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Travel restrictions ease at Canada-U.S. border and a verdict in the Jagtar Gill murder trial: Five stories to watch in Ottawa this week – CTV Edmonton

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OTTAWA —
Canada eases travel restrictions at the border, all eyes on COVID-19 numbers in Ottawa and election speculation heats up.

CTVNewsOttawa.ca looks at five stories to watch in Ottawa this week.

NEW TRAVEL RULES AMERICAN VISITORS AT CANADA-U.S. BORDER

Travellers from the U.S. will be allowed to enter Canada on Monday for non-essential reasons for the first time since March 2020.

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Meanwhile, international flights will once again be allowed to land at the Ottawa International Airport.

The federal government is easing border restrictions at the Canada-U.S. border as COVID-19 cases decline and vaccination rates increase.

As of Aug. 9, American citizens and permanent residents will be allowed to enter Canada if they can provide proof they’ve been fully vaccinated for at least 14 days. Fully vaccinated U.S. travellers will be exempt from quarantining for 14 days.

Only the major airports in Toronto, Montreal, Vancouver and Calgary have been allowed to accept international flights during the pandemic.

Effective Monday, international flights carrying passengers will be permitted to land at the Ottawa International Airport, Halifax Stanfield International Airport, Quebec City Jean Lesage International Airport, Winnipeg James Armstrong Richardson International Airport and Edmonton International Airport.

Ottawa MacDonald-Cartier International Airport

ALL EYES ON COVID-19 NUMBERS

Four weeks before the start of the new school year, Ottawa’s COVID-19 case numbers are increasing and the vaccine rollout continues to slow.

Ottawa Public Health reported 16 new cases of COVID-19 in Ottawa on Sunday, after 11 cases on Thursday, 18 on Friday and 12 on Saturday. It’s been the highest number of cases in Ottawa since late June.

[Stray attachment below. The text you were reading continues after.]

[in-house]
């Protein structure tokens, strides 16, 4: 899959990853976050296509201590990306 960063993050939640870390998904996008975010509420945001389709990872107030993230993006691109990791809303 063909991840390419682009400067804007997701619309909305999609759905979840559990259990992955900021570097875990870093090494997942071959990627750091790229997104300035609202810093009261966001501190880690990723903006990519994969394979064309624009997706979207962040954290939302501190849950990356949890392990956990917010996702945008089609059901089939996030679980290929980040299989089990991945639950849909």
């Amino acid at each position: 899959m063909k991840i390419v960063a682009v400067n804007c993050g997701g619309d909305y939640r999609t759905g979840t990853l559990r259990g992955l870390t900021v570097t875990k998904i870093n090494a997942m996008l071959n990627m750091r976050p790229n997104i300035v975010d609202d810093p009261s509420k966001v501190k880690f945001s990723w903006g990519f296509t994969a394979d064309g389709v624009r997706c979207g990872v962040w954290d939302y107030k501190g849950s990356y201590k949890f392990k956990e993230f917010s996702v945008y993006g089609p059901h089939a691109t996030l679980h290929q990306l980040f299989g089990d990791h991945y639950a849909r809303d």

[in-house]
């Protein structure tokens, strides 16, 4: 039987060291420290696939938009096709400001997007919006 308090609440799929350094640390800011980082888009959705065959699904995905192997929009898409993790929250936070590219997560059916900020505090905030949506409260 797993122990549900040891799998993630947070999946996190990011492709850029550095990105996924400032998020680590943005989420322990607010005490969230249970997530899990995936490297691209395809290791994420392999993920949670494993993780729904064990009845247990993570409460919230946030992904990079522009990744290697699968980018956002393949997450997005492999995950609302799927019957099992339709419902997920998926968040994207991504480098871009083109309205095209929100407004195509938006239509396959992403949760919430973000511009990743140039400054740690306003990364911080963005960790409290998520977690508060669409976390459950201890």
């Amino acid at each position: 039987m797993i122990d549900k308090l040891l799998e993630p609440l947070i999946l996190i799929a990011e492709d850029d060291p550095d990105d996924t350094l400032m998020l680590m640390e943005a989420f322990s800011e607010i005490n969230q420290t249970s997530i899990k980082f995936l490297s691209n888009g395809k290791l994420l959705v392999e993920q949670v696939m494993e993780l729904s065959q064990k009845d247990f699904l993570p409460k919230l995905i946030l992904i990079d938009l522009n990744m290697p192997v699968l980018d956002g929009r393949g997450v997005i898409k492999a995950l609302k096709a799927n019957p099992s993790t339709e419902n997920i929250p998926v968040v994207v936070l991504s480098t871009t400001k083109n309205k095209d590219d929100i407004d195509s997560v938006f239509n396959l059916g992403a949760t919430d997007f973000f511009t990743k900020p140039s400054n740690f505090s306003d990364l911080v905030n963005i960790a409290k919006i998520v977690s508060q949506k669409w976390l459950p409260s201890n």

Meantime, Ottawa’s COVID-19 vaccination rates continue to slow.

Ottawa Public Health reports only 3,378 vaccines were administered at community and pop-up clinics across Ottawa on Thursday, the lowest number of vaccines administered in Ottawa since March 28.

As of Friday, 83 per cent of Ottawa residents 12 and older have received one dose of the COVID-19 vaccine, while 73 per cent are fully vaccinated.

The Quebec government is expected to unveil details of the COVID-19 vaccine passport this week.

ELECTION SPECULATION

Election speculation is rising in Ottawa.

CTV News’ Rachel Aiello reported this week that federal political parties are finalizing campaign plans behind the scenes in anticipation of Prime Minister Justin Trudeau calling an election this month.

A survey by Nanos Research and commissioned by CTV News found three in five Canadians surveyed over the August long weekend said an election was unimportant or somewhat unimportant right now.

All parties have been working to nominate candidates.

As of Tuesday, the Liberals have nominated 226 candidates, the Conservatives have nominated 275 candidates, the NDP have nominated 126 candidates, and the Greens have 97 candidates nominated.

In Ottawa, the Liberals have not nominated a candidate to run in Ottawa Centre following Catherine McKenna’s decision not to seek re-election. Former Ottawa Centre MPP Yasir Naqvi was door knocking with McKenna on Saturday.

Justin Trudeau

VERDICT AT JAGTAR GILL MURDER TRIAL

A verdict is expected Tuesday at the trial for an Ottawa man and his former lover, charged with first-degree murder in the death of Jagtar Gill.

Gill was found bludgeoned and stabbed to death in her Barrhaven home on her wedding anniversary in 2014.

Bhupinderpal Gill and Gurpreet Ronald pleaded not guilty to first degree murder.

The pair were convicted of first-degree murder in 2016, but the Ontario Court of Appeal ruled the trial judge made a legal error when instructing the jury and ordered a new trial.

Jagtar Gill

PRO SOCCER RETURNS TO TD PLACE

Professional soccer returns to the pitch at TD Place on Saturday.

Over 535 days after the official announcement that Atletico Ottawa would become the eighth club competing in the Canadian Premier League, the soccer club will play its first game at TD Place.

To celebrate the first outdoor sporting event in Ottawa post COVID-19 lockdown, the team is giving 15,000 fans the chance to attend the game at TD Place for any price you want.

The “Pay What You Want” game will allow fans to pay any price to enter the stadium.